Key employability skills are embedded and assessed – including critical and independent thinking, data mining, reviewing scientific literature and methodology, information handling and online communication literacy and netiquette, Tutorial sessions will include group work and development of analysis, numeracy and communication (verbal and written) skills. IT skills will be required for the use of Moodle, literature searching, data-handling, scientific writing and bioinformatic analysis. The laboratory sessions will enhance specific technical skills, record keeping, laboratory mathematics and general laboratory conduct (LOs 1-5).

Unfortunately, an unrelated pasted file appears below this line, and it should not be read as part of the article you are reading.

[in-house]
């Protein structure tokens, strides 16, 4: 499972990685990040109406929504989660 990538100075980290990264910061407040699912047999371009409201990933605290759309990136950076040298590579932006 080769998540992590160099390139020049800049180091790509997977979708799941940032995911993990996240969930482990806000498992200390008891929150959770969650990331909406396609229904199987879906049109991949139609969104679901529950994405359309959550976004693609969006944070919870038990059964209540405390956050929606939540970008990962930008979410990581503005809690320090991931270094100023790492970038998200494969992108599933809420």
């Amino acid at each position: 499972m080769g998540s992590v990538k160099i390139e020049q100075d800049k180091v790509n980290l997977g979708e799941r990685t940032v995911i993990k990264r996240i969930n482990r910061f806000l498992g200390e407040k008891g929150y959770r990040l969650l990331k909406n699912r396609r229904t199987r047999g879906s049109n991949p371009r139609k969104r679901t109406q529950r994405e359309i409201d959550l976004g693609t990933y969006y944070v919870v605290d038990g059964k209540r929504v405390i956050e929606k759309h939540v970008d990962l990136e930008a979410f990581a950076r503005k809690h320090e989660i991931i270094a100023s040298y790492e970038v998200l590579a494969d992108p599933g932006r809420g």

You will be directed (either through Moodle or during tutorials) to original research literature. Tutorial discussions will reinforce lecture material and formative assessments early on in the module will ensure you are given all the background information required for progressing further through the more advanced content. Current lecturers on the module will draw on their research experience to contextualise the material. Due to the nature of the topic, the entire module content is of global relevance. Novel developments in the field are reported in international journals and current techniques and findings will be brought to the students’ attention.